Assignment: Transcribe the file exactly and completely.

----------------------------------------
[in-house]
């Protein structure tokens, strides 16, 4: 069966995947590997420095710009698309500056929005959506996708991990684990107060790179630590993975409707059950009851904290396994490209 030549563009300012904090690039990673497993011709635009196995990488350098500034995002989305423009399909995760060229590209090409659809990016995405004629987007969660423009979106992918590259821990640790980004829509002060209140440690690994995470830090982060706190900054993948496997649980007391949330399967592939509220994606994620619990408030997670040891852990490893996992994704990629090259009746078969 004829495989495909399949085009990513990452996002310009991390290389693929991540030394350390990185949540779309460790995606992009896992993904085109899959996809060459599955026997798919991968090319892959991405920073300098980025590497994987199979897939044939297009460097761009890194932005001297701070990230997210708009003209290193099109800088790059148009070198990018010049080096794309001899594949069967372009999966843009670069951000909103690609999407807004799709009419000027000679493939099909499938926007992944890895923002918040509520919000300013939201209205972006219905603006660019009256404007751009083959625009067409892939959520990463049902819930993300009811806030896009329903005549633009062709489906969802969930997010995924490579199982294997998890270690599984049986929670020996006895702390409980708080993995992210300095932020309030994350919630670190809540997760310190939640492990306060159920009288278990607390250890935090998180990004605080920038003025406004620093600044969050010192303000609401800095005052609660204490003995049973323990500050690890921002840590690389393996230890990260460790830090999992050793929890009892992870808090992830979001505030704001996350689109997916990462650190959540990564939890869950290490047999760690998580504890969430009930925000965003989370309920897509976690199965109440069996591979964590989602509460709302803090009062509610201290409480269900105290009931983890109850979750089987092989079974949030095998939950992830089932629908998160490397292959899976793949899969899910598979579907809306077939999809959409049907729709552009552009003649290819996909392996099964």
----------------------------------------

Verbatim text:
[in-house]
């Protein structure tokens, strides 16, 4: 069966995947590997420095710009698309500056929005959506996708991990684990107060790179630590993975409707059950009851904290396994490209 030549563009300012904090690039990673497993011709635009196995990488350098500034995002989305423009399909995760060229590209090409659809990016995405004629987007969660423009979106992918590259821990640790980004829509002060209140440690690994995470830090982060706190900054993948496997649980007391949330399967592939509220994606994620619990408030997670040891852990490893996992994704990629090259009746078969 004829495989495909399949085009990513990452996002310009991390290389693929991540030394350390990185949540779309460790995606992009896992993904085109899959996809060459599955026997798919991968090319892959991405920073300098980025590497994987199979897939044939297009460097761009890194932005001297701070990230997210708009003209290193099109800088790059148009070198990018010049080096794309001899594949069967372009999966843009670069951000909103690609999407807004799709009419000027000679493939099909499938926007992944890895923002918040509520919000300013939201209205972006219905603006660019009256404007751009083959625009067409892939959520990463049902819930993300009811806030896009329903005549633009062709489906969802969930997010995924490579199982294997998890270690599984049986929670020996006895702390409980708080993995992210300095932020309030994350919630670190809540997760310190939640492990306060159920009288278990607390250890935090998180990004605080920038003025406004620093600044969050010192303000609401800095005052609660204490003995049973323990500050690890921002840590690389393996230890990260460790830090999992050793929890009892992870808090992830979001505030704001996350689109997916990462650190959540990564939890869950290490047999760690998580504890969430009930925000965003989370309920897509976690199965109440069996591979964590989602509460709302803090009062509610201290409480269900105290009931983890109850979750089987092989079974949030095998939950992830089932629908998160490397292959899976793949899969899910598979579907809306077939999809959409049907729709552009552009003649290819996909392996099964």